The evidence was discovered in a mold-covered sexual assault kit that was in storage at the Ford Heights Police Department.The suspect has been in jail for another crime and was just days away from being released when investigators linked him to the rape.
Police are now looking at whether he may have committed other assaults.
Sheriff's investigators are also looking at the actions or lack of action by the now defunct Ford Heights Police Department.
Over the last couple years, the sheriff's office has taken over policing in Ford Heights, an impoverished community that essentially dissolved its police department for lack of money.
Last year, sheriff's investigators found dozens of un-inventoried guns and narcotics in the Ford Heights Police Department evidence room. And they also found seven rape kits in an unplugged refrigerator. One of those kits revealed a DNA match in an alleged rape of a 13-year-old girl in 2006. Yet, Ford Heights police charged no one.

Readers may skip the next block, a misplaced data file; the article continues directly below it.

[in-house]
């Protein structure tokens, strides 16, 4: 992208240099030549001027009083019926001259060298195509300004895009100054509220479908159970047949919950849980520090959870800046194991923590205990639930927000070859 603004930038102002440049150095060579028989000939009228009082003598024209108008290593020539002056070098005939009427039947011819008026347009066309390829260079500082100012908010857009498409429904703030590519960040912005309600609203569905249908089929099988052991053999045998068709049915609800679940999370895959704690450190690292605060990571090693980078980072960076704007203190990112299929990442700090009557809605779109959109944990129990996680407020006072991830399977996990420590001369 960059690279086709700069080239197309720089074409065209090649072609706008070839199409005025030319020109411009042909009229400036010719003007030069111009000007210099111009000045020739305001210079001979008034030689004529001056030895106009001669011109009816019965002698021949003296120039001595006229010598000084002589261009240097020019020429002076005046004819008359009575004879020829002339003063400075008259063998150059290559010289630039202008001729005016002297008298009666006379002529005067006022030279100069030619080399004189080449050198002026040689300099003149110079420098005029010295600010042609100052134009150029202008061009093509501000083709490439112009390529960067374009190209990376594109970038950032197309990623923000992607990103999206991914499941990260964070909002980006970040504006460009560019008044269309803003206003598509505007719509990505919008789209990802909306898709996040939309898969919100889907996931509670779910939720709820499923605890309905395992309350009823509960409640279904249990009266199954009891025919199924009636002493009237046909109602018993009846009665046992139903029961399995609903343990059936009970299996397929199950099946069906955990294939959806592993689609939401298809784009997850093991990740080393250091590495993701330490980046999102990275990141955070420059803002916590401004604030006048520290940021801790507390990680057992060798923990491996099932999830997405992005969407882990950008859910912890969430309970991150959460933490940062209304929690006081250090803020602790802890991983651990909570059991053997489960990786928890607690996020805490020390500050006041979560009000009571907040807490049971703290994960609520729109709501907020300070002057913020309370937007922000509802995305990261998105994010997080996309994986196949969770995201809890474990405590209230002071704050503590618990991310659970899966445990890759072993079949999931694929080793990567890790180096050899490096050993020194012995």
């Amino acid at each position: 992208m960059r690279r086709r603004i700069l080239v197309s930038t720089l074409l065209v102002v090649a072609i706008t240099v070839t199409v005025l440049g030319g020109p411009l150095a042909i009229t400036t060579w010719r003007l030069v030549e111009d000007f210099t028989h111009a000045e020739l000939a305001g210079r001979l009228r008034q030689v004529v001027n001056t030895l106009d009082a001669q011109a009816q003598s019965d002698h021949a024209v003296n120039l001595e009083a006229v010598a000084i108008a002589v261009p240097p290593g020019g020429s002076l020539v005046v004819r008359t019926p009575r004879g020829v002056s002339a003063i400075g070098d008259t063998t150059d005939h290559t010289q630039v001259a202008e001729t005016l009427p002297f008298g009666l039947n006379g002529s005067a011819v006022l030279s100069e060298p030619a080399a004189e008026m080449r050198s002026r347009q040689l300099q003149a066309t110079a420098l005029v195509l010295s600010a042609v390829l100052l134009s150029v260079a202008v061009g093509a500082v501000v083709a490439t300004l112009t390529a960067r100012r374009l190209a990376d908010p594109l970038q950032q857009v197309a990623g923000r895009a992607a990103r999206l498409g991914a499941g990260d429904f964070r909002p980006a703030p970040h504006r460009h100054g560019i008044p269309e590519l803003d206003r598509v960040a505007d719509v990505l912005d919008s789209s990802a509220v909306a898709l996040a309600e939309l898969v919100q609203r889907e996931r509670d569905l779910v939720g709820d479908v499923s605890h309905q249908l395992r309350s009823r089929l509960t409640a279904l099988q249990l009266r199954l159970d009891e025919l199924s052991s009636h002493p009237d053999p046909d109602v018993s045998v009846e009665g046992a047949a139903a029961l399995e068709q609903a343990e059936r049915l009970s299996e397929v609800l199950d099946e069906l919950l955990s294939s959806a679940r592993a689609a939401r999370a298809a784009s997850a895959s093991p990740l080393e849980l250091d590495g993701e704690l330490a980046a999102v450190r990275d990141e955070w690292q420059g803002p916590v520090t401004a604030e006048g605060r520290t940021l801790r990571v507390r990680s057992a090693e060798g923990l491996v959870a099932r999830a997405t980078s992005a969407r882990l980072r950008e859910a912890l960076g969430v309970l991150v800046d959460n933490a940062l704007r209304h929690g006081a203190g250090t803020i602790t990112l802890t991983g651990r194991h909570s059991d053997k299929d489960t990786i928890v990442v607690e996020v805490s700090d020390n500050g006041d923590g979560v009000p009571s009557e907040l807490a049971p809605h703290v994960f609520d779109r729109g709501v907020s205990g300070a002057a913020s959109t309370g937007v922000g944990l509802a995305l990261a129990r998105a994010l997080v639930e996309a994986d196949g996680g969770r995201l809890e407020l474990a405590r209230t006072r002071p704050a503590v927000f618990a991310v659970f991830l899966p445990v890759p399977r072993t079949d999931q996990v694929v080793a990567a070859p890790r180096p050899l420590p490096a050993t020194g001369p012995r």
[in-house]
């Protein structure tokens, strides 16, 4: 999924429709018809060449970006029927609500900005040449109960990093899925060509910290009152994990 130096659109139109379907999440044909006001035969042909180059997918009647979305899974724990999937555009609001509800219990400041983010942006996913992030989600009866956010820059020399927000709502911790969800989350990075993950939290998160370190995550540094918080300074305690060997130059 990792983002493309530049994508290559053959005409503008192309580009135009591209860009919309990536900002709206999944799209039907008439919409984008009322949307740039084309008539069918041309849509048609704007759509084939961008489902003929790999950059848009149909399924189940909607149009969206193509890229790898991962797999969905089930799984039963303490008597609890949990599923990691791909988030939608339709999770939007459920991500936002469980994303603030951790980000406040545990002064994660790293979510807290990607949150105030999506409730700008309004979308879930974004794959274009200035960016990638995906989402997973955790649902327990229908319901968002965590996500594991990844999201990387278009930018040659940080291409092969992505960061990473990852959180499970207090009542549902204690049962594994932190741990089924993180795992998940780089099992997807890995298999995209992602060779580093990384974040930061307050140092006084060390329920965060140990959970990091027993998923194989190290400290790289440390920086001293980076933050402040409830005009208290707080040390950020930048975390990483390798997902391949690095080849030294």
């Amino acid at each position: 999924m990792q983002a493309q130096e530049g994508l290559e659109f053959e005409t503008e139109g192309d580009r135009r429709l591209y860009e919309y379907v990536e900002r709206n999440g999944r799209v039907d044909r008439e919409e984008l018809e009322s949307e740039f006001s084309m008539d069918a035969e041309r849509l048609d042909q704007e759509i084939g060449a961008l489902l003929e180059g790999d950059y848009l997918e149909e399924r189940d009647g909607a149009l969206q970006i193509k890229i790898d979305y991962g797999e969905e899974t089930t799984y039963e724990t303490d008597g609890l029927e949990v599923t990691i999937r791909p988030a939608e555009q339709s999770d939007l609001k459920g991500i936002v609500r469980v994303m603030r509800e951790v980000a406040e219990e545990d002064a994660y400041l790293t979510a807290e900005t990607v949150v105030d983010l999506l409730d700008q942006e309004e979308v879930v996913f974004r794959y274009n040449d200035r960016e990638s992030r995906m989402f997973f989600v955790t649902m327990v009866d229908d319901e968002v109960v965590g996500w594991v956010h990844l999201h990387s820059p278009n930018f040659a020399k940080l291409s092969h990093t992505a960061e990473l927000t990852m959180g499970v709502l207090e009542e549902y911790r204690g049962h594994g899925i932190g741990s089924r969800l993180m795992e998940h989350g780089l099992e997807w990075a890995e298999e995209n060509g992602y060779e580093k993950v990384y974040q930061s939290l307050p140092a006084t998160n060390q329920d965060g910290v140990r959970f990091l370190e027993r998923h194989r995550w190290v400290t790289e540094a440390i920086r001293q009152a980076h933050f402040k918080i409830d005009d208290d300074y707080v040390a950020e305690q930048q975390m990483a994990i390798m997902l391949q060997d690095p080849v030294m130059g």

"What happened to this case? And why is it this was allowed to linger? And we don't have good answers right now," said Tom Dart, Cook County Sheriff.
With the DNA match as their key evidence, sheriff's investigators this week charged 27-year-old Marquis Deering with the 2006 rape. Deering is currently in prison on a vehicular hijacking conviction. He was scheduled for release in six days.
"I think she's making it up," said Andrea Hooks, Deering's cousin. Deering's relatives are furious. They contend, as does Deering, that there was never any rape, and that quite likely is what Ford Heights police concluded four years ago.
"They questioned him. He sat up there and they asked him about the situation and they let him go," said Hooks.
The sheriff though says he's confident in the evidence and witnesses, and wants to know what Ford Heights police were doing four years ago.
"We need to find out what happened here and are their some people who should be held accountable for what they did and how they did it," said Dart.
The Ford Heights Police Department was often accused of corruption and incompetence. But whatever it did or didn't do in the 2006 rape case, the sheriff concedes it would be difficult to prove up misconduct or negligence, particularly in a department that has ceased to exist.